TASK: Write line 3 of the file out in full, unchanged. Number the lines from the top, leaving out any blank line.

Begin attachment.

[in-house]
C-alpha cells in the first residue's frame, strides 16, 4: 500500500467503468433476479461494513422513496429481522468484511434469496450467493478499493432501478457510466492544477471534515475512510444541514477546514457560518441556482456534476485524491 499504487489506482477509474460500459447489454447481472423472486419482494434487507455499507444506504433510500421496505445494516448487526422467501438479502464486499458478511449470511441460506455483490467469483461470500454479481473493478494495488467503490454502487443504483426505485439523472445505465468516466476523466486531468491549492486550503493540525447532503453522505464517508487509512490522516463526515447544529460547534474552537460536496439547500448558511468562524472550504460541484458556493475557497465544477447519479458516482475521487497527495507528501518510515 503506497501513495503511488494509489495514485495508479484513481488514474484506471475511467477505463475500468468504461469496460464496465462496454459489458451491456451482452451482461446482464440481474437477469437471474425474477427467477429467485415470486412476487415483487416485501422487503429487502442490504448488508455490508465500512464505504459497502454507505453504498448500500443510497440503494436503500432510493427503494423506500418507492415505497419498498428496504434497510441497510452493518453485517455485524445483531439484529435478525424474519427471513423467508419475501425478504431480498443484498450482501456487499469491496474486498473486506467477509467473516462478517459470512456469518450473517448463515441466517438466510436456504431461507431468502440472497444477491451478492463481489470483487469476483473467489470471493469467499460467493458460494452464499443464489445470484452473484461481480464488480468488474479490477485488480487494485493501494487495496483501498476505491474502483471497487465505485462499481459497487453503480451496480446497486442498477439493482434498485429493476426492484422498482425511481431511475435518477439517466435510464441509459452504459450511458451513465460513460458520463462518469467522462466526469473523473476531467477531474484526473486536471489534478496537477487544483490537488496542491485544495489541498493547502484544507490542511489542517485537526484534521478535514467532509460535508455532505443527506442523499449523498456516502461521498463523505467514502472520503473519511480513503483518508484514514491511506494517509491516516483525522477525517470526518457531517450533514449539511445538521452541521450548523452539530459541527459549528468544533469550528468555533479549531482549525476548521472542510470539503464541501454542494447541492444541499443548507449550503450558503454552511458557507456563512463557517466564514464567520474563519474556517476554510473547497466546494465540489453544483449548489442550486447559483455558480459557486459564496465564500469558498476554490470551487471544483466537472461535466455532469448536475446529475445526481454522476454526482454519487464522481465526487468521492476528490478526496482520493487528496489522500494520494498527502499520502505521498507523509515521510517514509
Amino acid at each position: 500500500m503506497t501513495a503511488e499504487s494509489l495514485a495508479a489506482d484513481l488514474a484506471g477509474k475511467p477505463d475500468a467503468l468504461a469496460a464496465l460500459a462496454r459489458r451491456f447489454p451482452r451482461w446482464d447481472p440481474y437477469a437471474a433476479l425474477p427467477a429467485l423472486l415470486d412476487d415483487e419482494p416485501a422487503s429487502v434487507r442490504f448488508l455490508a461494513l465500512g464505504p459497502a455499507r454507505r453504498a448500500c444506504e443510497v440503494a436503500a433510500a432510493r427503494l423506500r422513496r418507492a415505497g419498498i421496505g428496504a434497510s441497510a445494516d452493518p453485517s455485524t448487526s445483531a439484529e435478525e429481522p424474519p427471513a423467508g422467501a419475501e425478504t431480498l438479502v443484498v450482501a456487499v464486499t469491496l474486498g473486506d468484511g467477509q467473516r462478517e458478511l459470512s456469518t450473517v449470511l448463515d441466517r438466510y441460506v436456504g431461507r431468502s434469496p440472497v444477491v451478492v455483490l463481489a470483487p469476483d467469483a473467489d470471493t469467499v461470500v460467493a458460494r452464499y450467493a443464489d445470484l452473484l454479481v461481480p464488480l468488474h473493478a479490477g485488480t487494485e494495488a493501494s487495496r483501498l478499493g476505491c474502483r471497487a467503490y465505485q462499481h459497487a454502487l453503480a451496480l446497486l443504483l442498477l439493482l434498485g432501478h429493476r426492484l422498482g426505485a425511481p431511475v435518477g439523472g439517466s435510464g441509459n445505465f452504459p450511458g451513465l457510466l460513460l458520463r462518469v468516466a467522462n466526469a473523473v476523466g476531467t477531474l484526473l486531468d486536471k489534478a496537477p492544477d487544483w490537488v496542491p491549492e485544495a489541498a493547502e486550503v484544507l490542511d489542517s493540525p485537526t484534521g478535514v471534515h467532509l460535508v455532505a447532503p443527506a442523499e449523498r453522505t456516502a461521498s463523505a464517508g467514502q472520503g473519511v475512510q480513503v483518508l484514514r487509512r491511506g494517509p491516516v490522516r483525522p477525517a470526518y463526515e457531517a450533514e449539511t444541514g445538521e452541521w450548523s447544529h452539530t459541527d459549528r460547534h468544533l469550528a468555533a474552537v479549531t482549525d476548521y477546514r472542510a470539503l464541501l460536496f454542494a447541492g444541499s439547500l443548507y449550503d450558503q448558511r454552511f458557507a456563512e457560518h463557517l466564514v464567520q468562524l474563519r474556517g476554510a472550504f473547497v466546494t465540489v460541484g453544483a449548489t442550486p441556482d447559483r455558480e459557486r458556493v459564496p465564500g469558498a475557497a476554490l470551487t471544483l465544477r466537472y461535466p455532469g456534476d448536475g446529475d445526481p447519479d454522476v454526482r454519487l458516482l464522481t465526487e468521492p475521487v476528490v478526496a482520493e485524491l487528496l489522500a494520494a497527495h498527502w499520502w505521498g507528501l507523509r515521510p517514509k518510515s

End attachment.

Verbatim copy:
Amino acid at each position: 500500500m503506497t501513495a503511488e499504487s494509489l495514485a495508479a489506482d484513481l488514474a484506471g477509474k475511467p477505463d475500468a467503468l468504461a469496460a464496465l460500459a462496454r459489458r451491456f447489454p451482452r451482461w446482464d447481472p440481474y437477469a437471474a433476479l425474477p427467477a429467485l423472486l415470486d412476487d415483487e419482494p416485501a422487503s429487502v434487507r442490504f448488508l455490508a461494513l465500512g464505504p459497502a455499507r454507505r453504498a448500500c444506504e443510497v440503494a436503500a433510500a432510493r427503494l423506500r422513496r418507492a415505497g419498498i421496505g428496504a434497510s441497510a445494516d452493518p453485517s455485524t448487526s445483531a439484529e435478525e429481522p424474519p427471513a423467508g422467501a419475501e425478504t431480498l438479502v443484498v450482501a456487499v464486499t469491496l474486498g473486506d468484511g467477509q467473516r462478517e458478511l459470512s456469518t450473517v449470511l448463515d441466517r438466510y441460506v436456504g431461507r431468502s434469496p440472497v444477491v451478492v455483490l463481489a470483487p469476483d467469483a473467489d470471493t469467499v461470500v460467493a458460494r452464499y450467493a443464489d445470484l452473484l454479481v461481480p464488480l468488474h473493478a479490477g485488480t487494485e494495488a493501494s487495496r483501498l478499493g476505491c474502483r471497487a467503490y465505485q462499481h459497487a454502487l453503480a451496480l446497486l443504483l442498477l439493482l434498485g432501478h429493476r426492484l422498482g426505485a425511481p431511475v435518477g439523472g439517466s435510464g441509459n445505465f452504459p450511458g451513465l457510466l460513460l458520463r462518469v468516466a467522462n466526469a473523473v476523466g476531467t477531474l484526473l486531468d486536471k489534478a496537477p492544477d487544483w490537488v496542491p491549492e485544495a489541498a493547502e486550503v484544507l490542511d489542517s493540525p485537526t484534521g478535514v471534515h467532509l460535508v455532505a447532503p443527506a442523499e449523498r453522505t456516502a461521498s463523505a464517508g467514502q472520503g473519511v475512510q480513503v483518508l484514514r487509512r491511506g494517509p491516516v490522516r483525522p477525517a470526518y463526515e457531517a450533514e449539511t444541514g445538521e452541521w450548523s447544529h452539530t459541527d459549528r460547534h468544533l469550528a468555533a474552537v479549531t482549525d476548521y477546514r472542510a470539503l464541501l460536496f454542494a447541492g444541499s439547500l443548507y449550503d450558503q448558511r454552511f458557507a456563512e457560518h463557517l466564514v464567520q468562524l474563519r474556517g476554510a472550504f473547497v466546494t465540489v460541484g453544483a449548489t442550486p441556482d447559483r455558480e459557486r458556493v459564496p465564500g469558498a475557497a476554490l470551487t471544483l465544477r466537472y461535466p455532469g456534476d448536475g446529475d445526481p447519479d454522476v454526482r454519487l458516482l464522481t465526487e468521492p475521487v476528490v478526496a482520493e485524491l487528496l489522500a494520494a497527495h498527502w499520502w505521498g507528501l507523509r515521510p517514509k518510515s